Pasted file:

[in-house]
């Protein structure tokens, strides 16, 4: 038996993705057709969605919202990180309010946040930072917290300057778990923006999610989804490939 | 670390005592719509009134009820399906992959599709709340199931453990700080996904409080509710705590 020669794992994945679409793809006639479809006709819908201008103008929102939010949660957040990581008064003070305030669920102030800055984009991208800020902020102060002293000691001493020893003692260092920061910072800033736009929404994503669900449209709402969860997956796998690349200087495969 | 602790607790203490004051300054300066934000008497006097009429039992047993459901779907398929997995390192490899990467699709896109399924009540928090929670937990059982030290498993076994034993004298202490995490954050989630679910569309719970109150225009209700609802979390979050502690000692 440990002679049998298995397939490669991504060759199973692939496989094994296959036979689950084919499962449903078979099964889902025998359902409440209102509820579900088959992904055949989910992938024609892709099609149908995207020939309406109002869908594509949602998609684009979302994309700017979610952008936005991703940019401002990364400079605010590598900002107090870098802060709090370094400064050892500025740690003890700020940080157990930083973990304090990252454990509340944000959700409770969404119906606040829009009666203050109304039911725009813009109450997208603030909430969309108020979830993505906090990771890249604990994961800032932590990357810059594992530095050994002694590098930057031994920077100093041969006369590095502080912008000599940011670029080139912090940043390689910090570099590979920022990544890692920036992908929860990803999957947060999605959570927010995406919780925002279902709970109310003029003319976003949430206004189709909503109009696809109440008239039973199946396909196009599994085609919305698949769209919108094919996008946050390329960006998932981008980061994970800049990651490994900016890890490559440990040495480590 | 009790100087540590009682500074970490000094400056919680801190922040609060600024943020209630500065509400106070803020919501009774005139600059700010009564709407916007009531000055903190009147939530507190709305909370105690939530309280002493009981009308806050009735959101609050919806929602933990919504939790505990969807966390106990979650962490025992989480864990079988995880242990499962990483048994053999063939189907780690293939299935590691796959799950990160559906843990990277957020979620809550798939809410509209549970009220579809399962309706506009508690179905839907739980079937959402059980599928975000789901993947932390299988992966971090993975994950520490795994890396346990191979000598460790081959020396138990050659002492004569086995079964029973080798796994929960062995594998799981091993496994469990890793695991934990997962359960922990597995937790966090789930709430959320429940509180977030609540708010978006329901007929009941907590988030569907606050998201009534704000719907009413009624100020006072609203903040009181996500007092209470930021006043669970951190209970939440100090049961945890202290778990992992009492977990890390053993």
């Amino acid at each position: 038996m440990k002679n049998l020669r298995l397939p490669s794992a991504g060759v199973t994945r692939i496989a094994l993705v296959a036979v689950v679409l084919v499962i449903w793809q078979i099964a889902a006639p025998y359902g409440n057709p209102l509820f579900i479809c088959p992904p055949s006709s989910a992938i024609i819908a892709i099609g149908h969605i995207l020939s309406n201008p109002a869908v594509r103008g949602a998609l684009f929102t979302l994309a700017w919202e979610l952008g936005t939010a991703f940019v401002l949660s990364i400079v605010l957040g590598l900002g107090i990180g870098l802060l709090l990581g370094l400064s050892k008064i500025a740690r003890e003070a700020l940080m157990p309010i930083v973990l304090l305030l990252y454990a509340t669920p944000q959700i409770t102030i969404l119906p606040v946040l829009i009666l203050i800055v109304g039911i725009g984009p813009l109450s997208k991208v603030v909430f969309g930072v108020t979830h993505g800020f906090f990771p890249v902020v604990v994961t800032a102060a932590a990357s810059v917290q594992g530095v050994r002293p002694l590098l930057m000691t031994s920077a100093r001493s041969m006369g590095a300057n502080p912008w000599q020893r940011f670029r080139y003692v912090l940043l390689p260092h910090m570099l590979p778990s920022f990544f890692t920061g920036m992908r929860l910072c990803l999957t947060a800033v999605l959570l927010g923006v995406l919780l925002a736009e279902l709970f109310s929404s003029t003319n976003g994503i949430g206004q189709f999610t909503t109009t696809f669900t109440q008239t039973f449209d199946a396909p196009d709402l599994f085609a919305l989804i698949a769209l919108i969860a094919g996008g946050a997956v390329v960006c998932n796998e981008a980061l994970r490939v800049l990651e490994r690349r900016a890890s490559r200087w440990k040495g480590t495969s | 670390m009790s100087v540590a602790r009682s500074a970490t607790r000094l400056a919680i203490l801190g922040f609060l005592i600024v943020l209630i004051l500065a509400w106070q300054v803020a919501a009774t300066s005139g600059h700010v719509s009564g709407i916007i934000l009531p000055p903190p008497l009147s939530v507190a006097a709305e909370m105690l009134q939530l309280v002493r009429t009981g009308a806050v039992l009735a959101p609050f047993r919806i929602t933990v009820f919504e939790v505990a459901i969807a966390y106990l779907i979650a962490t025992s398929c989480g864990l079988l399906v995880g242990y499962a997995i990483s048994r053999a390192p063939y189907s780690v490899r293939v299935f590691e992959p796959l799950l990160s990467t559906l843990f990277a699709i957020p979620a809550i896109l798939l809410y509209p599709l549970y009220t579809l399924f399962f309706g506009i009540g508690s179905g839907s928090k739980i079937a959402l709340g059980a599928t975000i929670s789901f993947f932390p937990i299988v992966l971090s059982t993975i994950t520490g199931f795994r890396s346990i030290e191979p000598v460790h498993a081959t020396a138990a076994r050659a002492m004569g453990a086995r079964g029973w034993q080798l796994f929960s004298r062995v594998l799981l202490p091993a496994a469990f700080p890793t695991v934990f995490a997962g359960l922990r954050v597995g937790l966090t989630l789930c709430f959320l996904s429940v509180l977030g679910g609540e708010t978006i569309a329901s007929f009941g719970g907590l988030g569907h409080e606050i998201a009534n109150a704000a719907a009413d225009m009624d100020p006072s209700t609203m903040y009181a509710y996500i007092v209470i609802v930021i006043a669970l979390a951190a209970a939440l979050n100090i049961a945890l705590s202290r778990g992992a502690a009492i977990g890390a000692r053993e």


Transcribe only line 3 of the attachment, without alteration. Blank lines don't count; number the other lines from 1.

């Amino acid at each position: 038996m440990k002679n049998l020669r298995l397939p490669s794992a991504g060759v199973t994945r692939i496989a094994l993705v296959a036979v689950v679409l084919v499962i449903w793809q078979i099964a889902a006639p025998y359902g409440n057709p209102l509820f579900i479809c088959p992904p055949s006709s989910a992938i024609i819908a892709i099609g149908h969605i995207l020939s309406n201008p109002a869908v594509r103008g949602a998609l684009f929102t979302l994309a700017w919202e979610l952008g936005t939010a991703f940019v401002l949660s990364i400079v605010l957040g590598l900002g107090i990180g870098l802060l709090l990581g370094l400064s050892k008064i500025a740690r003890e003070a700020l940080m157990p309010i930083v973990l304090l305030l990252y454990a509340t669920p944000q959700i409770t102030i969404l119906p606040v946040l829009i009666l203050i800055v109304g039911i725009g984009p813009l109450s997208k991208v603030v909430f969309g930072v108020t979830h993505g800020f906090f990771p890249v902020v604990v994961t800032a102060a932590a990357s810059v917290q594992g530095v050994r002293p002694l590098l930057m000691t031994s920077a100093r001493s041969m006369g590095a300057n502080p912008w000599q020893r940011f670029r080139y003692v912090l940043l390689p260092h910090m570099l590979p778990s920022f990544f890692t920061g920036m992908r929860l910072c990803l999957t947060a800033v999605l959570l927010g923006v995406l919780l925002a736009e279902l709970f109310s929404s003029t003319n976003g994503i949430g206004q189709f999610t909503t109009t696809f669900t109440q008239t039973f449209d199946a396909p196009d709402l599994f085609a919305l989804i698949a769209l919108i969860a094919g996008g946050a997956v390329v960006c998932n796998e981008a980061l994970r490939v800049l990651e490994r690349r900016a890890s490559r200087w440990k040495g480590t495969s | 670390m009790s100087v540590a602790r009682s500074a970490t607790r000094l400056a919680i203490l801190g922040f609060l005592i600024v943020l209630i004051l500065a509400w106070q300054v803020a919501a009774t300066s005139g600059h700010v719509s009564g709407i916007i934000l009531p000055p903190p008497l009147s939530v507190a006097a709305e909370m105690l009134q939530l309280v002493r009429t009981g009308a806050v039992l009735a959101p609050f047993r919806i929602t933990v009820f919504e939790v505990a459901i969807a966390y106990l779907i979650a962490t025992s398929c989480g864990l079988l399906v995880g242990y499962a997995i990483s048994r053999a390192p063939y189907s780690v490899r293939v299935f590691e992959p796959l799950l990160s990467t559906l843990f990277a699709i957020p979620a809550i896109l798939l809410y509209p599709l549970y009220t579809l399924f399962f309706g506009i009540g508690s179905g839907s928090k739980i079937a959402l709340g059980a599928t975000i929670s789901f993947f932390p937990i299988v992966l971090s059982t993975i994950t520490g199931f795994r890396s346990i030290e191979p000598v460790h498993a081959t020396a138990a076994r050659a002492m004569g453990a086995r079964g029973w034993q080798l796994f929960s004298r062995v594998l799981l202490p091993a496994a469990f700080p890793t695991v934990f995490a997962g359960l922990r954050v597995g937790l966090t989630l789930c709430f959320l996904s429940v509180l977030g679910g609540e708010t978006i569309a329901s007929f009941g719970g907590l988030g569907h409080e606050i998201a009534n109150a704000a719907a009413d225009m009624d100020p006072s209700t609203m903040y009181a509710y996500i007092v209470i609802v930021i006043a669970l979390a951190a209970a939440l979050n100090i049961a945890l705590s202290r778990g992992a502690a009492i977990g890390a000692r053993e």